LONDON (Reuters Life!) - George Frideric Handel is best remembered for his beautiful music.
But ahead of the 250th anniversary of the composer’s death, an exhibition on the creator of “Messiah” looks at the man behind the music, including his bank details, blindness and binge-eating.
“I thought in this anniversary year ‘celebrating’ his death it would be nice to ask questions like ‘what did he die of?', ‘how did he live?', ‘what about his love life?',” said Christopher Hogwood, curator of “Handel Reveal‘d.”
The show at the London home where Handel lived for 36 years, composed some of his most famous music and died aged 74 in 1759, runs from April 8 to October 25.
“Handel was terribly private and clearly thought that the public had no right to know what happened in his house once he had closed the door,” Hogwood told Reuters.
“When you try to piece together the facts of his life it is sort of opposite to Mozart, who was a very open figure. There are terrible gaps (in our knowledge) and periods when we don’t even know where Handel was.”
Handel’s secrecy is apparent throughout the show at the Handel House Museum which also contains a permanent exhibition.
Little is known of his love life, for example, except that he never married. The exhibition only speculates that he never had a lasting personal relationship and also addresses the possibility that the German-born composer was gay.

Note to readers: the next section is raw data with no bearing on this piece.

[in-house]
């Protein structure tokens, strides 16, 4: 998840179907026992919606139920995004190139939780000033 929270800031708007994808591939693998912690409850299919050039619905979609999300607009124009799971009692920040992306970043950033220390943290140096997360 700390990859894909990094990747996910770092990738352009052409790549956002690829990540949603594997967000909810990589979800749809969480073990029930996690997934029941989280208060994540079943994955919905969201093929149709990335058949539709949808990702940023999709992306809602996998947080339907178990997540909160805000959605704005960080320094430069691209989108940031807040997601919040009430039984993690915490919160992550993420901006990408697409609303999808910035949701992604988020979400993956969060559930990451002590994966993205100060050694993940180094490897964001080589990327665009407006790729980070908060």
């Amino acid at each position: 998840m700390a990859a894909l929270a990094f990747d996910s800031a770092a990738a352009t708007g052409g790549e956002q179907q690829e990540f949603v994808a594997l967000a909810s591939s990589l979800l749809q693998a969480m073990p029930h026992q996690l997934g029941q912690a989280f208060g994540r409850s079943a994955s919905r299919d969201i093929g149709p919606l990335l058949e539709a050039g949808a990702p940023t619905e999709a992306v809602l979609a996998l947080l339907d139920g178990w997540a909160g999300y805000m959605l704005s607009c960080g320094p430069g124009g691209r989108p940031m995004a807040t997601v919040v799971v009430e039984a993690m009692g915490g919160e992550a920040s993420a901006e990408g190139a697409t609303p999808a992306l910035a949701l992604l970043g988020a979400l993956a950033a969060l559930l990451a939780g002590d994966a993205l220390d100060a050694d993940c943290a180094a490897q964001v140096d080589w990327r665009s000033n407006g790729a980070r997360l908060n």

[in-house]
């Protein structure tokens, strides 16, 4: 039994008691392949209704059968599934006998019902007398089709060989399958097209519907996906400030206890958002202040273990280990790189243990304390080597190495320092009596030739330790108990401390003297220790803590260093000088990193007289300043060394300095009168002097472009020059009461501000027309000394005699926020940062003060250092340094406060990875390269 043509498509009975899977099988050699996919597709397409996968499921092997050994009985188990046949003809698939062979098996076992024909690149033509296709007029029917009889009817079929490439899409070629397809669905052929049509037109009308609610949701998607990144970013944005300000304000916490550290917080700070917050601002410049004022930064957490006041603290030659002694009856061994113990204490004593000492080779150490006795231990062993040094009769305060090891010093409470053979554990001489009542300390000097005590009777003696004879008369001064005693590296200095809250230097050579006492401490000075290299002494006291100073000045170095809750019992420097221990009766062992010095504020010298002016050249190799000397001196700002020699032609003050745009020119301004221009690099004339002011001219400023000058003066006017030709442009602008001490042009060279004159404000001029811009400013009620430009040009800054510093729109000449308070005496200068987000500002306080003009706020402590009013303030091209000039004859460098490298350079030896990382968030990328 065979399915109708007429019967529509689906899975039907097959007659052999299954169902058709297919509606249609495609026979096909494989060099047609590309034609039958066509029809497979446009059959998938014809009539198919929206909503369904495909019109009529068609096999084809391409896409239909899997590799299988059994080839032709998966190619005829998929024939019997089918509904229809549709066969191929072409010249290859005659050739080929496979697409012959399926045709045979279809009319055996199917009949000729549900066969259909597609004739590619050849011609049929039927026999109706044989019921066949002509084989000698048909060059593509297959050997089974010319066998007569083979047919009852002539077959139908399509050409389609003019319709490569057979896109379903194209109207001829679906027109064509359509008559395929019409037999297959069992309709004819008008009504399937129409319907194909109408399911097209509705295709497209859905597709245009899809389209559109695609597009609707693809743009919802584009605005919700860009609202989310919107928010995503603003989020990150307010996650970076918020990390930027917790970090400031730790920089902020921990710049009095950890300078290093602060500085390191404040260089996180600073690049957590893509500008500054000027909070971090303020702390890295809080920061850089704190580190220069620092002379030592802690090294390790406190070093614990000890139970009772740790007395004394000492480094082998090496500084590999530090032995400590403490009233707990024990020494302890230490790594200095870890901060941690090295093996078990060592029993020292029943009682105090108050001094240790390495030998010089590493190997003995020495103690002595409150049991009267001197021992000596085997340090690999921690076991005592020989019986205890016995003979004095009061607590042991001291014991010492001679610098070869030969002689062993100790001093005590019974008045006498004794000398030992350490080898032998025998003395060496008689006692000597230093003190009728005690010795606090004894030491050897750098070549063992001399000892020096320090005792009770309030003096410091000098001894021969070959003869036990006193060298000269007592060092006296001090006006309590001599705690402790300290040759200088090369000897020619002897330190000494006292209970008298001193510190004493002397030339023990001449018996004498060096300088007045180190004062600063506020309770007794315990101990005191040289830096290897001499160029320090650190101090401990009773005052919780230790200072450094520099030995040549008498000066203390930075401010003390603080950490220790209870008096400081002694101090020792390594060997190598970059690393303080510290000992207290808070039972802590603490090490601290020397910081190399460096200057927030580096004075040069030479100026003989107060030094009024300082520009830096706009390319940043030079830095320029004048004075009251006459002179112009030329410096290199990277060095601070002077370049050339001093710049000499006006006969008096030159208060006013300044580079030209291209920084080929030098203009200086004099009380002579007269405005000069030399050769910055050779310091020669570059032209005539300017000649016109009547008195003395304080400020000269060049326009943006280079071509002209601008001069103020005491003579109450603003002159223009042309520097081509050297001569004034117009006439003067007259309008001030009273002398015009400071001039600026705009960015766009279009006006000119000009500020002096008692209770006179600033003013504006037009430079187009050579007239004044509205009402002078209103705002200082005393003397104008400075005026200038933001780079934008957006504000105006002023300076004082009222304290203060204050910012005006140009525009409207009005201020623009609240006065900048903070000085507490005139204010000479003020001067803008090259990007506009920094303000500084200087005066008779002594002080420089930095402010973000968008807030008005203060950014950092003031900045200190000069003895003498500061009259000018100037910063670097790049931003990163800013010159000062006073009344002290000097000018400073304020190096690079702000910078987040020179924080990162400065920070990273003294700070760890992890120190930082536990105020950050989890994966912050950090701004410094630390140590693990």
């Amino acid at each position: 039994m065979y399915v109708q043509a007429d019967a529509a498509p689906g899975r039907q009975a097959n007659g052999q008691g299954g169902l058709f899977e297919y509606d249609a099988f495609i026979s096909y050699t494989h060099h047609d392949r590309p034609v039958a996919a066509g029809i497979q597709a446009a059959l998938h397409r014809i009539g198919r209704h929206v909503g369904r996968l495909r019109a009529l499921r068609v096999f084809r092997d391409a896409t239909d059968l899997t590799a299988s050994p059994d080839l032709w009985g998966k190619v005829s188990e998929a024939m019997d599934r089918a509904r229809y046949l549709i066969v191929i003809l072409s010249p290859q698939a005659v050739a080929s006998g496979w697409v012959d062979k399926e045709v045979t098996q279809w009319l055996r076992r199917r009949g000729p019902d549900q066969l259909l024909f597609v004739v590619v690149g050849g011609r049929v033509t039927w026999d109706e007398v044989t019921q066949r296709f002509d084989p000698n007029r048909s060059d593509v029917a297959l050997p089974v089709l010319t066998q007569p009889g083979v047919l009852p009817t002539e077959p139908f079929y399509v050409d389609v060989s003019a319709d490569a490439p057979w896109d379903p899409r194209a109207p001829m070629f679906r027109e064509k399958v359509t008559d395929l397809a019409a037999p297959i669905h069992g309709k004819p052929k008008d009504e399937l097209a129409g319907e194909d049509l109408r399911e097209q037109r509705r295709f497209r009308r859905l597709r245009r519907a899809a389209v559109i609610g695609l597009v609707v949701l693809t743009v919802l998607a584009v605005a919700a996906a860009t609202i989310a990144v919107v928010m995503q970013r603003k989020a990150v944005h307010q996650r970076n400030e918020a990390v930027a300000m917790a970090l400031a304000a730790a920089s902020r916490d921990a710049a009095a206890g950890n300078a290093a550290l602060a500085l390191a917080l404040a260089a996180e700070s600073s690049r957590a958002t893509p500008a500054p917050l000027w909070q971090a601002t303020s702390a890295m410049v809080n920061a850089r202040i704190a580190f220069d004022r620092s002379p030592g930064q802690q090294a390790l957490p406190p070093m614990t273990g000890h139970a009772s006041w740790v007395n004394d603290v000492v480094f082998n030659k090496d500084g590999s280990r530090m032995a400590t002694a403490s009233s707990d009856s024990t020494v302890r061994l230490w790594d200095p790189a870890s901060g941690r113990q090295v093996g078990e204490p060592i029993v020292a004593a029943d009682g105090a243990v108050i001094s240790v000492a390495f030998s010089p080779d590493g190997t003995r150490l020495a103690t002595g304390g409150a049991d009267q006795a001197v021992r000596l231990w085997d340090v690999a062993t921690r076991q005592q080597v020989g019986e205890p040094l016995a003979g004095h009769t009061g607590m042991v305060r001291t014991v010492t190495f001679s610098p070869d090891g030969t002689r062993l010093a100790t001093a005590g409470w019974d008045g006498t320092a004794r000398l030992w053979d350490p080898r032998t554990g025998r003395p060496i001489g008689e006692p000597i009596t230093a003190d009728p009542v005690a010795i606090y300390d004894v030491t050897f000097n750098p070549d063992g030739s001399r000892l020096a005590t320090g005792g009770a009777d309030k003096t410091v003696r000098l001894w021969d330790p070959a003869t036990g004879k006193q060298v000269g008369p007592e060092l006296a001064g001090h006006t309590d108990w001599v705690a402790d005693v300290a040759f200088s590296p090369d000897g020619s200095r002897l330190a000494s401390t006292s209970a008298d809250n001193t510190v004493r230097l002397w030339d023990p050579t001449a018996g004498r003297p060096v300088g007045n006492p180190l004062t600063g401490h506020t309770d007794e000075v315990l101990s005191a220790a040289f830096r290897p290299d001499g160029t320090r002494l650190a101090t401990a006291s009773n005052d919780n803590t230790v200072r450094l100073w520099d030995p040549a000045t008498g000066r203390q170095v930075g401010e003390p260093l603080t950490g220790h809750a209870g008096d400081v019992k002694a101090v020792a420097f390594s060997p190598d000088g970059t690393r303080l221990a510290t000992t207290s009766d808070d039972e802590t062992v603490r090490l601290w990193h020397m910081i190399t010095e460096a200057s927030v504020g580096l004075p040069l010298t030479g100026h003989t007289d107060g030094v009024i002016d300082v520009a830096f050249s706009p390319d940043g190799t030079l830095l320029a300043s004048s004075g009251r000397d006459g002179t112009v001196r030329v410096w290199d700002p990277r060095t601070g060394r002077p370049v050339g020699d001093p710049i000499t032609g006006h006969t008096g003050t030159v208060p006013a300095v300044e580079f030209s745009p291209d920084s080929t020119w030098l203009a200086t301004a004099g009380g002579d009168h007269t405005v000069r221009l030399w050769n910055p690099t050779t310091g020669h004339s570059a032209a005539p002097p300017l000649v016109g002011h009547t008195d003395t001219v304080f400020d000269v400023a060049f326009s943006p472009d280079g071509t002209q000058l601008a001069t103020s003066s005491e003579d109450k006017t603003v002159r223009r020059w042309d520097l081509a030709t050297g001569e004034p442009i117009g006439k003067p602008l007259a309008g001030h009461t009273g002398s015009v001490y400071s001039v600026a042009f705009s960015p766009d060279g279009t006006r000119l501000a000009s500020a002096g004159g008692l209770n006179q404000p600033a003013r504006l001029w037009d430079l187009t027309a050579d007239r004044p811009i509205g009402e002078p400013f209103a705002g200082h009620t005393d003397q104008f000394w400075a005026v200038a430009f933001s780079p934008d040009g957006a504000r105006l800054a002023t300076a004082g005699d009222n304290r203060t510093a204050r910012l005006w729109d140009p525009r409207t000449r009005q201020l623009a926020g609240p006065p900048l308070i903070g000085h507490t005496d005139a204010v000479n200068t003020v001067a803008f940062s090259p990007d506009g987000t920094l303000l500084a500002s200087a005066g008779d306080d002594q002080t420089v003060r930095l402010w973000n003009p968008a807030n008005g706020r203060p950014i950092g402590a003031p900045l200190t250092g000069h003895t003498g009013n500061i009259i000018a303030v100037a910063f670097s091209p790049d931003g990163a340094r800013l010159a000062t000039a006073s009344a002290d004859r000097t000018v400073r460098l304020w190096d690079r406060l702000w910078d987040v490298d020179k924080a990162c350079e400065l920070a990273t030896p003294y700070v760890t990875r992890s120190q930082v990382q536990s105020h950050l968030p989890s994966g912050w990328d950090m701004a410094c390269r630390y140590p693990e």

More is known about his health problems, which included obesity, binge eating, paralysis and blindness that dogged Handel during the latter part of his life.
Recurring episodes of paralysis, for example, may be explained by lead poisoning as a result of the alcohol he drank being stored in lead-lined vessels.
His love of fine food is underlined by a reported episode when Handel invited his artist friend Joseph Goupy to a “plain and frugal” meal at the townhouse in Mayfair.
Handel excused himself and was gone from the table for so long that Goupy went to look for him. The guest found his host in another room feasting on much finer food and drink.
Goupy got his revenge with caricatures of Handel as a giant organ-playing pig and referred to him in the verse below as “this harmonious boar.”
The two apparently remained friends until the publication of the engravings in 1754, at which time Handel ended the friendship and removed a legacy to Goupy from his will.
As well as the regular exhibits, the show features a life mask of Handel’s face, a rarely seen portrait by Philip Mercier and the score for his final major piece of music, “Jephtha.”
At the bottom of one page a note in Handel’s hand dated February 13, 1751, reads: “Unable to go on owing to a weakening of the sight of my left eye.”
Handel recovered and completed the score that year. He died on April 14 1759, having announced the previous evening that he would not receive more guests and was “done with the world.”
The show is one of a series of events marking the 250th anniversary of Handel’s death. On April 14 BBC Radio 3 will broadcast a performance of Messiah live from Westminster Abbey.
(Editing by Paul Casciato)
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